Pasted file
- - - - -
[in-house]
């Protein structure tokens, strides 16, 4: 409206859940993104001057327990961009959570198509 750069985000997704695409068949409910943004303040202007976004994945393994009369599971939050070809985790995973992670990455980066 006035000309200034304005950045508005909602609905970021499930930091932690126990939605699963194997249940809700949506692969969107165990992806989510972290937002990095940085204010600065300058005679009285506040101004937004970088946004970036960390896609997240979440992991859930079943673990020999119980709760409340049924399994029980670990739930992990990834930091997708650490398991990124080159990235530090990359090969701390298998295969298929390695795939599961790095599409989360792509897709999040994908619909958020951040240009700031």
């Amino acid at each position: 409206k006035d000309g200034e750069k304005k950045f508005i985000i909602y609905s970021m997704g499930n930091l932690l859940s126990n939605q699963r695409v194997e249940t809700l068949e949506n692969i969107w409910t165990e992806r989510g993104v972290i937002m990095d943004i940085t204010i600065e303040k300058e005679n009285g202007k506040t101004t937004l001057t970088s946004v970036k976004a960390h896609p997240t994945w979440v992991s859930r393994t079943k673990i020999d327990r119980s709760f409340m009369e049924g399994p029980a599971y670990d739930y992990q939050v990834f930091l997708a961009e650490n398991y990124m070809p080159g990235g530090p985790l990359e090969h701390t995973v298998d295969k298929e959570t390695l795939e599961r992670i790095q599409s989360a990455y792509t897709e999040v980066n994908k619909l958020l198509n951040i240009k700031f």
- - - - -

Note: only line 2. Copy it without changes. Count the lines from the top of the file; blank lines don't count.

């Protein structure tokens, strides 16, 4: 409206859940993104001057327990961009959570198509 750069985000997704695409068949409910943004303040202007976004994945393994009369599971939050070809985790995973992670990455980066 006035000309200034304005950045508005909602609905970021499930930091932690126990939605699963194997249940809700949506692969969107165990992806989510972290937002990095940085204010600065300058005679009285506040101004937004970088946004970036960390896609997240979440992991859930079943673990020999119980709760409340049924399994029980670990739930992990990834930091997708650490398991990124080159990235530090990359090969701390298998295969298929390695795939599961790095599409989360792509897709999040994908619909958020951040240009700031």